Blog: Grow Up: Hire a Database Guru
- 10 October, 2007 12:37
Database gurus save companies money - it's just that simple. But the value of a database guru is largely lost on today's workforce. What's worse is that most companies can't even imagine what it is that we do. Ever run a time-consuming report to get one financial figure? How many times a day/week do you run that report? How many reports do you use in the same manner? Want only the data you need off every report on one report? How about all the data you check every day on one intranet page? Open the page in the morning and voila!
The time lost is staggering and monumental; I've been there and seen it. Here's a common scenario: It's the end of the month and my database activity alerts begin to fire. I identify the user, many times one of the managers, and stop by their office to see what's up. They smile at the new guy and invite me in for coffee while they wait ... they are totally accustomed to spending two days running massive reports in order to glean a handful of figures. In a few days, I produce a report that gives them back their two days a month. That's 24 days a year. Over one month of work days. For a few days of mine. What will I do with my next week of work? Guess what? Give more employees more time to do other much more important tasks.
And it just gets better, because as I research the reports and data employees use, I ask questions and solve long-standing mysteries.
Me: "Did you know your Los Angeles branch codes their sales differently than everyone else?"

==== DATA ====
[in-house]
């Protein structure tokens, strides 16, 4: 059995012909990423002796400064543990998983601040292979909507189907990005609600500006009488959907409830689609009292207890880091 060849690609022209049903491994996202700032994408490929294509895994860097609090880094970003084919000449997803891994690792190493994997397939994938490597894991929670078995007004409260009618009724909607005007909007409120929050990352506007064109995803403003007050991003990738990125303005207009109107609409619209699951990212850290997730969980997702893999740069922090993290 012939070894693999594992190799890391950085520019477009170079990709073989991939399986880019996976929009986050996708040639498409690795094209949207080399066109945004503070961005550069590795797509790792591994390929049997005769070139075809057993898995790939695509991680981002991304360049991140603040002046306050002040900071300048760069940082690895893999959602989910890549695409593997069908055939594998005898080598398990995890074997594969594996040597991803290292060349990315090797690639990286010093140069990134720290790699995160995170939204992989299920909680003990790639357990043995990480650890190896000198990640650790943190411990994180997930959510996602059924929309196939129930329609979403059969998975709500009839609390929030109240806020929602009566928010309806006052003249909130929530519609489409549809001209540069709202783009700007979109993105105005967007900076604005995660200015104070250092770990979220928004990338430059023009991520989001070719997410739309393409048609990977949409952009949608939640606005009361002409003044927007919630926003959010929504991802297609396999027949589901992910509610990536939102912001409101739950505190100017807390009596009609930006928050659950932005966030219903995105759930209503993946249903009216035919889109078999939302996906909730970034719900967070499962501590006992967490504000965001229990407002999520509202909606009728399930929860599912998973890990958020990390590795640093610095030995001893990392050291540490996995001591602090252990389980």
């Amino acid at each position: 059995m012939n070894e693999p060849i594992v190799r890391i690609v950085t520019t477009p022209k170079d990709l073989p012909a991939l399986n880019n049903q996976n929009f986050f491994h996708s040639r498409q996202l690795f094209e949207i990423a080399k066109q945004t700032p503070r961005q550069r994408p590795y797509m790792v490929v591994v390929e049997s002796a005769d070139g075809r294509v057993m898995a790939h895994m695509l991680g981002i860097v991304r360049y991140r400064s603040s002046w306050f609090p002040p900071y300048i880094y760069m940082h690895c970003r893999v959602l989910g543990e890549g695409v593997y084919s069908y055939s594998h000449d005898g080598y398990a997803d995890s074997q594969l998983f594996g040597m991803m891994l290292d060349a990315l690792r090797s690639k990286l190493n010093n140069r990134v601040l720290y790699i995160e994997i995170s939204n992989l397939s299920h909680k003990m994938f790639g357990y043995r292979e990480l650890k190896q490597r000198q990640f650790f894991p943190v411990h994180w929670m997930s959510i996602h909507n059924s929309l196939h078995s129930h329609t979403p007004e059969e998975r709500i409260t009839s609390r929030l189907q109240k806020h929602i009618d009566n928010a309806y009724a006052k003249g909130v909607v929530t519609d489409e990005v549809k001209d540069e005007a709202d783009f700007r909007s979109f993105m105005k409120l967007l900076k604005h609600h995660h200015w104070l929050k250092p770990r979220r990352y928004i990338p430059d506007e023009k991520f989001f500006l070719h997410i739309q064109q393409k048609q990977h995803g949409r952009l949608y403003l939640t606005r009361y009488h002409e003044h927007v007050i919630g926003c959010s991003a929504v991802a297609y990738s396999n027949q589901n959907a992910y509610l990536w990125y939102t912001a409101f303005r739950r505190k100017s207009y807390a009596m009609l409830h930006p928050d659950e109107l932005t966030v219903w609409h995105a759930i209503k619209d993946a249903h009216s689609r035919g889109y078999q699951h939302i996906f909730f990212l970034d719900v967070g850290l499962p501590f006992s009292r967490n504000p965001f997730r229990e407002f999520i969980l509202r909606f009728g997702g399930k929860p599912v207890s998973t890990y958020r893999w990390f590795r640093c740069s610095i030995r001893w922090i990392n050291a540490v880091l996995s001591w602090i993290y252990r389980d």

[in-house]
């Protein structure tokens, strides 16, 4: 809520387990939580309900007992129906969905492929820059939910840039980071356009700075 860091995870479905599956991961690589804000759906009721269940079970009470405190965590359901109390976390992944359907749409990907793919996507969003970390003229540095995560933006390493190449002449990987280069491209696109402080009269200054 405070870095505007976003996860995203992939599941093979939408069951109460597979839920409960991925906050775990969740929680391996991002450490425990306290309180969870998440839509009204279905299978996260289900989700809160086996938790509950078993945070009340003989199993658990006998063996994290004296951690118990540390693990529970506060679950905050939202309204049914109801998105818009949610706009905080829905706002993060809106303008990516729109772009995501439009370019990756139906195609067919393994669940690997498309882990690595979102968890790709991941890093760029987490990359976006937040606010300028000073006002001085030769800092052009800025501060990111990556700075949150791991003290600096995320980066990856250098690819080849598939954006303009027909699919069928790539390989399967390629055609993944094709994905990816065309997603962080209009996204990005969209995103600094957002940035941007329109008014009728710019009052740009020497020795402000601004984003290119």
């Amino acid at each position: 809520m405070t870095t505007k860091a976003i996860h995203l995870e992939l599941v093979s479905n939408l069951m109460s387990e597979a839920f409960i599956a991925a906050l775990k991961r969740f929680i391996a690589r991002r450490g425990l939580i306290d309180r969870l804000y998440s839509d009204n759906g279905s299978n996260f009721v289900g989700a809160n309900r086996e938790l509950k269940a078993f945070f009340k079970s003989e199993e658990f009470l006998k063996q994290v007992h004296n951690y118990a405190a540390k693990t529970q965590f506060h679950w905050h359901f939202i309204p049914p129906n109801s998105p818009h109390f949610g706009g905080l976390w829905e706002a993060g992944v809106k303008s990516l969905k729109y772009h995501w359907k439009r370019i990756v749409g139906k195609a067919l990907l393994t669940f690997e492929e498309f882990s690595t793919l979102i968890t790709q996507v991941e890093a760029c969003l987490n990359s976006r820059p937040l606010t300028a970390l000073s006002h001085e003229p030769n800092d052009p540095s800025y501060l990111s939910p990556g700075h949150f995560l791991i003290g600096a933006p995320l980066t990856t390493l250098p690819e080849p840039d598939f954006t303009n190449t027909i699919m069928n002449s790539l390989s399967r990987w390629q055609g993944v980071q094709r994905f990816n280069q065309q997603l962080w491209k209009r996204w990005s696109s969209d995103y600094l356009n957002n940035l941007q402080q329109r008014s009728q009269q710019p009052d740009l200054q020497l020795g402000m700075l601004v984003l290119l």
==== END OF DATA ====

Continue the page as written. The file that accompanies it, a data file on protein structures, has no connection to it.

Manager: "I wondered why my sales report data always seems a little off, but the report doesn't give details by branch."
Boom. A call to Los Angeles straightens everything out, the branches learn that you have new eyes on what they are doing, and you can now make more informed decisions.
Knowledge is power and, by employing a database guru, is your inevitable reward. Greater corporate understanding, time savings, and efficiency lead to something else, as well: Promotion. I've smiled broadly as savvy employees who have trusted in my skills climbed the corporate latter. They saw what possibilities I brought to the table, pointed out ways to improve business to their superiors and gained in notoriety and esteem.
This is not to mention the improvements a database guru can make in database server performance and the optimization of queries. Plus, we came up through the ranks of IT and can turn our hand at pretty much anything computer related.
Database gurus aren't cheap, but neither is advertising and no one who knows would argue against the value of an initial investment which results in substantial gains. We are a natural step toward corporate maturation - in getting a real handle for the first time on how a company is run and the data upon which it is built. Now you know what a database guru can do. You can live without one, but you cannot thrive.